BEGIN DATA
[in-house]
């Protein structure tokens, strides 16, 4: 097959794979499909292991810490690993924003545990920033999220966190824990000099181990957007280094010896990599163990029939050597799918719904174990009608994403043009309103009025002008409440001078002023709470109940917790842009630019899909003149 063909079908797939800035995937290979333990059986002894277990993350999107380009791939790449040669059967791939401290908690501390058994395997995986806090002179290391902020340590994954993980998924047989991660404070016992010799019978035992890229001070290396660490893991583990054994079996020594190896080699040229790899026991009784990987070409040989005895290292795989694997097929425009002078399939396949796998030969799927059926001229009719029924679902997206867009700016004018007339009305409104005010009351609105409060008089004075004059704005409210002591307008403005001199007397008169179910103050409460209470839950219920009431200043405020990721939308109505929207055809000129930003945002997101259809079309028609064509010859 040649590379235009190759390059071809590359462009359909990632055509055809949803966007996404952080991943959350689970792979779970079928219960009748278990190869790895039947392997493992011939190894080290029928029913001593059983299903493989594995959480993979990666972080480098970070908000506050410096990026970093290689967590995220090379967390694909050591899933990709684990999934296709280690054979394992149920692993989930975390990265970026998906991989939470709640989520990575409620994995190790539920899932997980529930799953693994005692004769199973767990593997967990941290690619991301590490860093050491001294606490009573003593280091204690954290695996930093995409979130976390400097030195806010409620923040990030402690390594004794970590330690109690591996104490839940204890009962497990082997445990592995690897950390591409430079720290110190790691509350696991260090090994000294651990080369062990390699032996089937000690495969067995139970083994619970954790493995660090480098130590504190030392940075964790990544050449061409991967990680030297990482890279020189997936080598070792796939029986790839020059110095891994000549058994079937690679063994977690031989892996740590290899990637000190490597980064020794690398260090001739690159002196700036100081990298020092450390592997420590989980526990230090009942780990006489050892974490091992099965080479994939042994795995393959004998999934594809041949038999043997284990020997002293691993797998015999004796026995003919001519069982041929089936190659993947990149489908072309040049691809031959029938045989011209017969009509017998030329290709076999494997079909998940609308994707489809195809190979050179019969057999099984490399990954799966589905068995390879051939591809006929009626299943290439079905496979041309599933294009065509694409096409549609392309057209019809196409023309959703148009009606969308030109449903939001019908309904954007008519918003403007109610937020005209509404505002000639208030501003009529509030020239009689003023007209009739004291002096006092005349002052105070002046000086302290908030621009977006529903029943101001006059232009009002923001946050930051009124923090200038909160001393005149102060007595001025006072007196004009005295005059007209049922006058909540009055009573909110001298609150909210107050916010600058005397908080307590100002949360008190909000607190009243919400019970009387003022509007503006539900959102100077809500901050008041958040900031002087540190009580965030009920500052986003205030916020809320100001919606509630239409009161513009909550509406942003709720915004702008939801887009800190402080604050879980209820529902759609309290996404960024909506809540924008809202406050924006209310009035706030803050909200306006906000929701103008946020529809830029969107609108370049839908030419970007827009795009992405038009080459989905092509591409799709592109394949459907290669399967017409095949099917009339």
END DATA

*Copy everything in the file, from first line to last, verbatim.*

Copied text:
[in-house]
């Protein structure tokens, strides 16, 4: 097959794979499909292991810490690993924003545990920033999220966190824990000099181990957007280094010896990599163990029939050597799918719904174990009608994403043009309103009025002008409440001078002023709470109940917790842009630019899909003149 063909079908797939800035995937290979333990059986002894277990993350999107380009791939790449040669059967791939401290908690501390058994395997995986806090002179290391902020340590994954993980998924047989991660404070016992010799019978035992890229001070290396660490893991583990054994079996020594190896080699040229790899026991009784990987070409040989005895290292795989694997097929425009002078399939396949796998030969799927059926001229009719029924679902997206867009700016004018007339009305409104005010009351609105409060008089004075004059704005409210002591307008403005001199007397008169179910103050409460209470839950219920009431200043405020990721939308109505929207055809000129930003945002997101259809079309028609064509010859 040649590379235009190759390059071809590359462009359909990632055509055809949803966007996404952080991943959350689970792979779970079928219960009748278990190869790895039947392997493992011939190894080290029928029913001593059983299903493989594995959480993979990666972080480098970070908000506050410096990026970093290689967590995220090379967390694909050591899933990709684990999934296709280690054979394992149920692993989930975390990265970026998906991989939470709640989520990575409620994995190790539920899932997980529930799953693994005692004769199973767990593997967990941290690619991301590490860093050491001294606490009573003593280091204690954290695996930093995409979130976390400097030195806010409620923040990030402690390594004794970590330690109690591996104490839940204890009962497990082997445990592995690897950390591409430079720290110190790691509350696991260090090994000294651990080369062990390699032996089937000690495969067995139970083994619970954790493995660090480098130590504190030392940075964790990544050449061409991967990680030297990482890279020189997936080598070792796939029986790839020059110095891994000549058994079937690679063994977690031989892996740590290899990637000190490597980064020794690398260090001739690159002196700036100081990298020092450390592997420590989980526990230090009942780990006489050892974490091992099965080479994939042994795995393959004998999934594809041949038999043997284990020997002293691993797998015999004796026995003919001519069982041929089936190659993947990149489908072309040049691809031959029938045989011209017969009509017998030329290709076999494997079909998940609308994707489809195809190979050179019969057999099984490399990954799966589905068995390879051939591809006929009626299943290439079905496979041309599933294009065509694409096409549609392309057209019809196409023309959703148009009606969308030109449903939001019908309904954007008519918003403007109610937020005209509404505002000639208030501003009529509030020239009689003023007209009739004291002096006092005349002052105070002046000086302290908030621009977006529903029943101001006059232009009002923001946050930051009124923090200038909160001393005149102060007595001025006072007196004009005295005059007209049922006058909540009055009573909110001298609150909210107050916010600058005397908080307590100002949360008190909000607190009243919400019970009387003022509007503006539900959102100077809500901050008041958040900031002087540190009580965030009920500052986003205030916020809320100001919606509630239409009161513009909550509406942003709720915004702008939801887009800190402080604050879980209820529902759609309290996404960024909506809540924008809202406050924006209310009035706030803050909200306006906000929701103008946020529809830029969107609108370049839908030419970007827009795009992405038009080459989905092509591409799709592109394949459907290669399967017409095949099917009339």